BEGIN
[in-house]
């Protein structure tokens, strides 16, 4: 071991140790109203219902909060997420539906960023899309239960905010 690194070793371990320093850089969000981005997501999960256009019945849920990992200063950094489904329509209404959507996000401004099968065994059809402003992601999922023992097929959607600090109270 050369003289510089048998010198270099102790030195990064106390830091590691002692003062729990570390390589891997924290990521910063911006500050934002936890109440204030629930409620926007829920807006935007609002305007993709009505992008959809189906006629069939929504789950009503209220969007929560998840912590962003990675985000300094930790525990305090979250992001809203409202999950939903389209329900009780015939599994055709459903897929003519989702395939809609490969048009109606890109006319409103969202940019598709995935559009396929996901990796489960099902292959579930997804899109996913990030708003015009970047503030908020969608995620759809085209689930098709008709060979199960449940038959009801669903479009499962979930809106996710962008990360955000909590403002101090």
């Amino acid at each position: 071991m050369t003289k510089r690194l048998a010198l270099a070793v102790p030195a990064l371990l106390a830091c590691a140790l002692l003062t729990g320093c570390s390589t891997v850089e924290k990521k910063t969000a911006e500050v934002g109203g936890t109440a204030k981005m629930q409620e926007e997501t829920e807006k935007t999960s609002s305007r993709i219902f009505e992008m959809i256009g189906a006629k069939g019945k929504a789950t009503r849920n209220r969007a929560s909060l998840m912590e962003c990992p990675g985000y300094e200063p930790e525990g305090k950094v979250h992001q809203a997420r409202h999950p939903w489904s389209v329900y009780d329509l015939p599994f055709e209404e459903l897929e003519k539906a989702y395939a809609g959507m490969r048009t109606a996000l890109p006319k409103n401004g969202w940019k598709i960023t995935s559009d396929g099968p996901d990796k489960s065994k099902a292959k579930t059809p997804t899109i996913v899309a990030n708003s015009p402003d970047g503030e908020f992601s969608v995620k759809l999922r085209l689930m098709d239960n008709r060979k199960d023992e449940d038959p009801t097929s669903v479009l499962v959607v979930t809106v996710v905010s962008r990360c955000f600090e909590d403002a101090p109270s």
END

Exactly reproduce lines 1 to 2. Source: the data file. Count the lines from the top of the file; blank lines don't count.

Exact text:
[in-house]
């Protein structure tokens, strides 16, 4: 071991140790109203219902909060997420539906960023899309239960905010 690194070793371990320093850089969000981005997501999960256009019945849920990992200063950094489904329509209404959507996000401004099968065994059809402003992601999922023992097929959607600090109270 050369003289510089048998010198270099102790030195990064106390830091590691002692003062729990570390390589891997924290990521910063911006500050934002936890109440204030629930409620926007829920807006935007609002305007993709009505992008959809189906006629069939929504789950009503209220969007929560998840912590962003990675985000300094930790525990305090979250992001809203409202999950939903389209329900009780015939599994055709459903897929003519989702395939809609490969048009109606890109006319409103969202940019598709995935559009396929996901990796489960099902292959579930997804899109996913990030708003015009970047503030908020969608995620759809085209689930098709008709060979199960449940038959009801669903479009499962979930809106996710962008990360955000909590403002101090």